US museum labelling Titanic a failure blasted by Belfast councillor
The Deputy Lord Mayor of Belfast has said a museum exhibition in California labelling the Titanic as a failure is "absolutely disgusting".
The Museum of Failure in Los Angeles is dedicated to displaying 100 items which are rated in terms of innovation and design before being subjected to the museum's 'Fail-O-Meter'.
The Harland & Wolff-built luxury liner was deemed unsinkable by its designers but tragically sank on its maiden voyage in April 1912 with the loss of more than 1,500 lives.
However, Councillor Sonia Copeland, who represents the Titanic District Electoral Area in east Belfast, said the inclusion of the ill-fated cruise liner in the exhibition is completely inappropriate.
"I think it's disgusting. The Titanic hit an iceberg. That wasn't a failure of the shipbuilders - it was a failure of nature, so to speak," she said.
"In fact, my husband's grandfather was a cabinet maker for the Titanic - was he a failure?
"It wasn't a failure. It's a totally different thing. It's like a tree falling on a car in a storm and hurting people. You can't blame the person who planted the tree for that."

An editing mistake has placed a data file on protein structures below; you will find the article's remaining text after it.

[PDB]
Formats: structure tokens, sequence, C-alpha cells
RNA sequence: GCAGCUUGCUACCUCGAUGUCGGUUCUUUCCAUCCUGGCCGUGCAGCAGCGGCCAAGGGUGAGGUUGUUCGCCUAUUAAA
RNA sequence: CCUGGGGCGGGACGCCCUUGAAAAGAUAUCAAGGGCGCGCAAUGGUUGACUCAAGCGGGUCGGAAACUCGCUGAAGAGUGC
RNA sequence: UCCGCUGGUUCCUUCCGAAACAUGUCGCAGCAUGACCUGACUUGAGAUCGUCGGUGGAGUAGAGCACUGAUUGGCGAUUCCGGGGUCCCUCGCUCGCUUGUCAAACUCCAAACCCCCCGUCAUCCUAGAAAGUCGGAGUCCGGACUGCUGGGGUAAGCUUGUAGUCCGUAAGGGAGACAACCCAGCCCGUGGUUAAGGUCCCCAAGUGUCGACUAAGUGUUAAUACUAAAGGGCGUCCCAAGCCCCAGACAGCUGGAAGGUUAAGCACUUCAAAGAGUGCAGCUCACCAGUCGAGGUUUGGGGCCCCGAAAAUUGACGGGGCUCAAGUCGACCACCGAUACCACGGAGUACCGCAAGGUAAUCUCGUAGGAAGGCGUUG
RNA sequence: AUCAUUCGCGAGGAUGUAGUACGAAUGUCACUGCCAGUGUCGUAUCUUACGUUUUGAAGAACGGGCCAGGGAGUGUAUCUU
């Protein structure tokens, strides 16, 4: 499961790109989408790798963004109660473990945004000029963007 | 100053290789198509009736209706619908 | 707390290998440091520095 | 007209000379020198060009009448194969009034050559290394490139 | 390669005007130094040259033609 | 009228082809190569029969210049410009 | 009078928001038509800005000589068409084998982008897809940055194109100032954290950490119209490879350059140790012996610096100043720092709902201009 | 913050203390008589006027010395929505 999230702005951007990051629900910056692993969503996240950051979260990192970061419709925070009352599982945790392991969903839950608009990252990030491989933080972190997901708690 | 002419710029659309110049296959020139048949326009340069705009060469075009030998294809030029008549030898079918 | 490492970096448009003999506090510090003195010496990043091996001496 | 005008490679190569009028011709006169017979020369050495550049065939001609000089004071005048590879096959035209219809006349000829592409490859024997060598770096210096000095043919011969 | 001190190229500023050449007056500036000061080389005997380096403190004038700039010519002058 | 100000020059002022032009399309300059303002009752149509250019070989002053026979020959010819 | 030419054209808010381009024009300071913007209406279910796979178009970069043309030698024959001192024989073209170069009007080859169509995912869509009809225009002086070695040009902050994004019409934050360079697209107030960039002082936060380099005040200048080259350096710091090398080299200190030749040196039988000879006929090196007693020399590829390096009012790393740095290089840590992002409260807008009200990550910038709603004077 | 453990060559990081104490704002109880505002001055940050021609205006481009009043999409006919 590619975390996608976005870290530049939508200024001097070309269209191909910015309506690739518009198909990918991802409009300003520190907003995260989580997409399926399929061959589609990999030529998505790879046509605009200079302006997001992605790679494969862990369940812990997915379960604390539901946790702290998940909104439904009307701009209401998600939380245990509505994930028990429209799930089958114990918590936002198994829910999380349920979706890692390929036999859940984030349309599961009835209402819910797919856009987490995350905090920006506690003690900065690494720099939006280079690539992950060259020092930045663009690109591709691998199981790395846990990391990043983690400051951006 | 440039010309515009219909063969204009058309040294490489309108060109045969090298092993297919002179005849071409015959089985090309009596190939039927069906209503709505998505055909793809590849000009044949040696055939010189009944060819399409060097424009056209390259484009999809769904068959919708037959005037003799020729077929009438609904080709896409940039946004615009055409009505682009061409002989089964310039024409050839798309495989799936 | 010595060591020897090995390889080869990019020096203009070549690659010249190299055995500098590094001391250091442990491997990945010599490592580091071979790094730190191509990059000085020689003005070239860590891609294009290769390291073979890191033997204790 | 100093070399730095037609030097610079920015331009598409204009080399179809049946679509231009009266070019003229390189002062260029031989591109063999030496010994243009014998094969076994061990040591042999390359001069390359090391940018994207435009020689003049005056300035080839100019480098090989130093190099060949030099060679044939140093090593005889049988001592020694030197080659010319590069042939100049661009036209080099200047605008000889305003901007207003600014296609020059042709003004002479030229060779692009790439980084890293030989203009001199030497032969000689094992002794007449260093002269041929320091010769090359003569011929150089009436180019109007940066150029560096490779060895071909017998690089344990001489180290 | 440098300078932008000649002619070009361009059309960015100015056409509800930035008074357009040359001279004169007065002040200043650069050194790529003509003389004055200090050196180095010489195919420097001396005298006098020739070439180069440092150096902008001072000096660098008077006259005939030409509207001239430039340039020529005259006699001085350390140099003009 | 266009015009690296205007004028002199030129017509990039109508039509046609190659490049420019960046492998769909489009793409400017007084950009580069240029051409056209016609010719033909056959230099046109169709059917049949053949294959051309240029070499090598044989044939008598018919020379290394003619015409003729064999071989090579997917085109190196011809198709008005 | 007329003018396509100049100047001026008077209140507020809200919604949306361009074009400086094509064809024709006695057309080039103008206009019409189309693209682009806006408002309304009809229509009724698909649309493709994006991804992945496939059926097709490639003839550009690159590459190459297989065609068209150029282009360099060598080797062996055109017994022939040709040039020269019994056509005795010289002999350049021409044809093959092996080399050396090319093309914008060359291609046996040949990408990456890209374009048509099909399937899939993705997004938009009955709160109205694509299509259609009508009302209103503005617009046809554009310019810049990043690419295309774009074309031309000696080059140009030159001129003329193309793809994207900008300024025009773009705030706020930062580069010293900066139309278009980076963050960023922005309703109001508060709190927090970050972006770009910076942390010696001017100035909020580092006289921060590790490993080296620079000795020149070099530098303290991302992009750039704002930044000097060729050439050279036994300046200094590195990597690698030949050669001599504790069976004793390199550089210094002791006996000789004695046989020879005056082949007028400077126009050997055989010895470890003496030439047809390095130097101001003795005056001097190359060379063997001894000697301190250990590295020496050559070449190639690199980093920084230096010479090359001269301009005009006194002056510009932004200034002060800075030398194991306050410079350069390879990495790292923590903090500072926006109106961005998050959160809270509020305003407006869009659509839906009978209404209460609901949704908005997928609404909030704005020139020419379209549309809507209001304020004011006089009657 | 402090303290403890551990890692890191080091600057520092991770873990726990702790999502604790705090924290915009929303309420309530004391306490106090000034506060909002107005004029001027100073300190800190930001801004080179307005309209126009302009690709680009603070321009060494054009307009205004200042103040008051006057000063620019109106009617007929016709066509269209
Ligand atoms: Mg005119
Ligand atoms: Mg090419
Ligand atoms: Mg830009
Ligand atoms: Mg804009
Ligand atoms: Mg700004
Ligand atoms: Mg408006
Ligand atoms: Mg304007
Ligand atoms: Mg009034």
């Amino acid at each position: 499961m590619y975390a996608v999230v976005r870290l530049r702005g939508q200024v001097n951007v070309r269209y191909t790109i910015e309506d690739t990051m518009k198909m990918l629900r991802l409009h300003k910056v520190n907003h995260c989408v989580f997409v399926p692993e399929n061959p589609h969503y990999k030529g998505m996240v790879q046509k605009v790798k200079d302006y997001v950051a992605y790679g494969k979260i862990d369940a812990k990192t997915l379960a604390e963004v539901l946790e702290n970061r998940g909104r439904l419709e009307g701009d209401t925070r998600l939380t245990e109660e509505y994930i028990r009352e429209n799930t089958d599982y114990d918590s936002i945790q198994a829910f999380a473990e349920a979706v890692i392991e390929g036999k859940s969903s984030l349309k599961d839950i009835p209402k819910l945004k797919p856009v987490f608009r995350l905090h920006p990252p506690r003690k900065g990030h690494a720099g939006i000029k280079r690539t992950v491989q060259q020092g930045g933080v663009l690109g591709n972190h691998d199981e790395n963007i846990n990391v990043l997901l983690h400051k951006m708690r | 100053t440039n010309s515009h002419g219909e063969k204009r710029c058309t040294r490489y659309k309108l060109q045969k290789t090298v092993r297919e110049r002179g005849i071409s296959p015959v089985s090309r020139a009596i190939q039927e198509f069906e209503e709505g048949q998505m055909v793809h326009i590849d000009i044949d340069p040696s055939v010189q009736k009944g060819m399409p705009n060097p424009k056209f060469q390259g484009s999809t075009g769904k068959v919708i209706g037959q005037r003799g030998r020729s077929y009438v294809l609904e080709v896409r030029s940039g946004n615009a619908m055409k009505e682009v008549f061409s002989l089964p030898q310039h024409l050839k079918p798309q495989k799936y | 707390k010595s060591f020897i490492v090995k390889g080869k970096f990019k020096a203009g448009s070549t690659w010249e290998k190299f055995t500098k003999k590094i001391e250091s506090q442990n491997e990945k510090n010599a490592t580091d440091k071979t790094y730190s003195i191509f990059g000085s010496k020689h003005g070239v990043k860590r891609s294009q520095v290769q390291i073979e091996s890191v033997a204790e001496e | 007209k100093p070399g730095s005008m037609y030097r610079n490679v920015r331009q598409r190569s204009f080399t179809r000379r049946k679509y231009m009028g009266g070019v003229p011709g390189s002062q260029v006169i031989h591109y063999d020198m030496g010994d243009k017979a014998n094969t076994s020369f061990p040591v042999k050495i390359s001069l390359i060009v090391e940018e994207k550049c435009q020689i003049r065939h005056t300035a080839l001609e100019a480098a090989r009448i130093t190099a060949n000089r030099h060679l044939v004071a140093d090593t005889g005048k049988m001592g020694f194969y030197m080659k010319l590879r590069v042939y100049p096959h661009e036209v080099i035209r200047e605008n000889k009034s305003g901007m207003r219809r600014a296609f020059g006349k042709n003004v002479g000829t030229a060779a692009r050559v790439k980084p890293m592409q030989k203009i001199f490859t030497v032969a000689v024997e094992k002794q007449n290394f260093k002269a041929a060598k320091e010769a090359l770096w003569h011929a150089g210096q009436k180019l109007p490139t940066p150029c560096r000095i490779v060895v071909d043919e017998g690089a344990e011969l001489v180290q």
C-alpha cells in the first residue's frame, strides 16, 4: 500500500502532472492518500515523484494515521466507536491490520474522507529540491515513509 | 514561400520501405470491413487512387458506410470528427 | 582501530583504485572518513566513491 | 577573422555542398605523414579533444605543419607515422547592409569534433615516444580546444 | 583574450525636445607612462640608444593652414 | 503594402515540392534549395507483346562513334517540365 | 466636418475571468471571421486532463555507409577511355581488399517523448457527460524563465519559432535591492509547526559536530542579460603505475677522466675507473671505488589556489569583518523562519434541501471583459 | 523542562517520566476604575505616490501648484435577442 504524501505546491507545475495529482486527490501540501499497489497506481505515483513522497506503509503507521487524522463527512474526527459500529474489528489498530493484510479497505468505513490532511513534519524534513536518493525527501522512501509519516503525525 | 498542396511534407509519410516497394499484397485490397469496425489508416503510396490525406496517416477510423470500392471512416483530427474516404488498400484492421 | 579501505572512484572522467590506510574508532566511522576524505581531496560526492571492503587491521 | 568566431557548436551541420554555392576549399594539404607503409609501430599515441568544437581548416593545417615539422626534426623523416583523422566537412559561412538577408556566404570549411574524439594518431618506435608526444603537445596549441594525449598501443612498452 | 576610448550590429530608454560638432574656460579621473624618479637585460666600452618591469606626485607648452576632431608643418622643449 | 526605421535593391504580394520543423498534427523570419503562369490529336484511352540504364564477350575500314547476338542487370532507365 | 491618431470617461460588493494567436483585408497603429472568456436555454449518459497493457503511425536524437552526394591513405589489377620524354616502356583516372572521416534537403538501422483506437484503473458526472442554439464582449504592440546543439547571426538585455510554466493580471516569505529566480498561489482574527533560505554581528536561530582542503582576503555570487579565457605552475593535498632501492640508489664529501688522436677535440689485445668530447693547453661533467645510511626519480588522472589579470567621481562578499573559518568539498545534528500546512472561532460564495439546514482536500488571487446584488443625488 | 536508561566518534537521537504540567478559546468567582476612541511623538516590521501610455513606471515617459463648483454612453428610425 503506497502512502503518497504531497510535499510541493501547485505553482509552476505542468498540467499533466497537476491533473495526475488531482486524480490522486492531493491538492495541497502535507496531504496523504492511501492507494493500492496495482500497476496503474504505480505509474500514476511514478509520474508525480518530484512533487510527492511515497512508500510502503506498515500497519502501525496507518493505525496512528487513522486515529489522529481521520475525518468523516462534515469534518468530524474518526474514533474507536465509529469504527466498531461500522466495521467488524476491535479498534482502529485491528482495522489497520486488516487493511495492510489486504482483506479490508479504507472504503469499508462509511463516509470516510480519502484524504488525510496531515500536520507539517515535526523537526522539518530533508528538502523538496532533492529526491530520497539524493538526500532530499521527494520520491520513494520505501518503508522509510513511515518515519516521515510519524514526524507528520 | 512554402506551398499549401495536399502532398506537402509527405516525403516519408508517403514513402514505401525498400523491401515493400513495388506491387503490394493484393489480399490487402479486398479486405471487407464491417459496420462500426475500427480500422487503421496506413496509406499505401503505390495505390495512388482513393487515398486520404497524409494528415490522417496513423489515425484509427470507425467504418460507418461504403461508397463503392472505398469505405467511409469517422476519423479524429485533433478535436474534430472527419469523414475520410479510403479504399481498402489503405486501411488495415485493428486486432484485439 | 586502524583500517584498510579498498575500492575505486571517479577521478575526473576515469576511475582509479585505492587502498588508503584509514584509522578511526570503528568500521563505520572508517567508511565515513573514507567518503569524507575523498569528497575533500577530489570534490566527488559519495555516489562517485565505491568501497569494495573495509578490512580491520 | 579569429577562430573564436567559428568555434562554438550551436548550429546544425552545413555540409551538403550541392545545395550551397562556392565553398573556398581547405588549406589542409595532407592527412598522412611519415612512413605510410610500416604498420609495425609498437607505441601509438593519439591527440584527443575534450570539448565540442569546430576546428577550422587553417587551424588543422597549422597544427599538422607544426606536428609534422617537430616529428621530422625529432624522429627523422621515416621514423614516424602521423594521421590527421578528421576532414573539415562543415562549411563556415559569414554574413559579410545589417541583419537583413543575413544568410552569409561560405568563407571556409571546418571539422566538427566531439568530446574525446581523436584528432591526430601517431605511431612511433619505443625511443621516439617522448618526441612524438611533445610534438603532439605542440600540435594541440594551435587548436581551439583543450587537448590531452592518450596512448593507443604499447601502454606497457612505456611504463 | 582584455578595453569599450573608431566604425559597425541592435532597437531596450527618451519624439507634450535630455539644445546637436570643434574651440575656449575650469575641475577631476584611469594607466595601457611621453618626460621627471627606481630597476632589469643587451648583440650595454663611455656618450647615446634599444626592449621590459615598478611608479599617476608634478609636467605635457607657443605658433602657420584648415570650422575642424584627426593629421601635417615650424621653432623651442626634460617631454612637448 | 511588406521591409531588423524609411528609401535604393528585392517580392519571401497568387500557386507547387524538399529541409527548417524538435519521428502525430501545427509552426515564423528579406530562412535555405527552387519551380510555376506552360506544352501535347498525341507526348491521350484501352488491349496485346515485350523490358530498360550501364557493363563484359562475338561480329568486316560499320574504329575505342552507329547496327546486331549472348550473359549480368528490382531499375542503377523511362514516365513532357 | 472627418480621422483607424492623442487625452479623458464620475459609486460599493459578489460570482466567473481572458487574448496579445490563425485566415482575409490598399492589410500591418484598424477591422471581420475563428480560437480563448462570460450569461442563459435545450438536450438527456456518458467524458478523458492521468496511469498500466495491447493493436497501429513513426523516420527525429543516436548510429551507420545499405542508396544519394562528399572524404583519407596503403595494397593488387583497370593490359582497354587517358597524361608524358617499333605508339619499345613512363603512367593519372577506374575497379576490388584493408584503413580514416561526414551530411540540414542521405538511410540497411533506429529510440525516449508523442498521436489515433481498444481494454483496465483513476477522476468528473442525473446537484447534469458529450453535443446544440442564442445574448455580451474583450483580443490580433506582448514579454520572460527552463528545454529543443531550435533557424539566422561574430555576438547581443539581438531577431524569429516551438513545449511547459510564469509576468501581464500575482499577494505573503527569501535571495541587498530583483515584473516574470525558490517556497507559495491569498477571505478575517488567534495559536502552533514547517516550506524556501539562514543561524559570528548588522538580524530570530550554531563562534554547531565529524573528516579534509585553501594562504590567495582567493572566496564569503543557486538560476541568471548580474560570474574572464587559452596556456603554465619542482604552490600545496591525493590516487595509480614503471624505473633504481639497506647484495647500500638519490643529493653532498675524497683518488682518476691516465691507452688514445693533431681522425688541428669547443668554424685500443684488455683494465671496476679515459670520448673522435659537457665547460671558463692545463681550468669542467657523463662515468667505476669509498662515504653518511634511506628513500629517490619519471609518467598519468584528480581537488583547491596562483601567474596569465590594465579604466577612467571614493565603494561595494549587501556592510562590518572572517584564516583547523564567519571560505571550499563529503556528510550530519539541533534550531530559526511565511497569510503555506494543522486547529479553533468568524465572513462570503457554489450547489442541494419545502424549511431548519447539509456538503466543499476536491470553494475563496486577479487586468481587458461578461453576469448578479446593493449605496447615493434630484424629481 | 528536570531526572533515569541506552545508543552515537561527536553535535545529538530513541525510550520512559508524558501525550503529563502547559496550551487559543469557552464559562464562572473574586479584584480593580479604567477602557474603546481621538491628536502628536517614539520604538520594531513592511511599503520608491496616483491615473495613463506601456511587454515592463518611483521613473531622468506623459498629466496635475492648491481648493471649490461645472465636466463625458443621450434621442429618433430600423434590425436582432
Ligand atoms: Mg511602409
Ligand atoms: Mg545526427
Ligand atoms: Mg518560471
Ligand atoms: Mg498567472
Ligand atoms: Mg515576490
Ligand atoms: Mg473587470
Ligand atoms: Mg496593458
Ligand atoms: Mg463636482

But the curator of the Museum of Failure, clinical psychologist Dr Samuel West, is unapologetic about his choices for display.
He lists "poor rivets" as the reason why the Titanic was lost. He added: "The Titanic most certainly belongs in the museum. It was a major innovation in ship design and the safety features were revolutionary.
"And it failed horribly. While there are many theories about exactly why the Titanic sank, too much trust in the exciting safety features are part of the problem."
Despite the ship's 'failure', another attraction is enjoying success on the back of Titanic's reputation. A spokesperson for Titanic Belfast said: "The sinking of RMS Titanic was an unfortunate tragedy.
"Although its maiden voyage was not the success it was anticipated to be, Titanic Belfast is committed to celebrating the city's maritime heritage and the people who built it and other ships like it, whilst commemorating those who lost their lives during the tragic sinking."
The Titanic is not the only local object that features in the Museum of Failure.
Also included is the DeLorean car which was manufactured in Dunmurry in the 1980s for a short period before its demise.
Whilst the car now enjoys cult status because of its appearances in the hugely successful Back to the Future film franchise, Dr West labelled the vehicle as "a must" for his museum.
And Guinness, perhaps the most famous of all Irish exports, is also included in the museum - specifically Guinness Light which remained on the market for a very brief period in the late 1970s.
"Companies screw up all the time, yet very few ever admit to failing," said Dr West. "Imperfection humanises these mega-companies. Even the most successful and biggest companies risk failure when they innovate."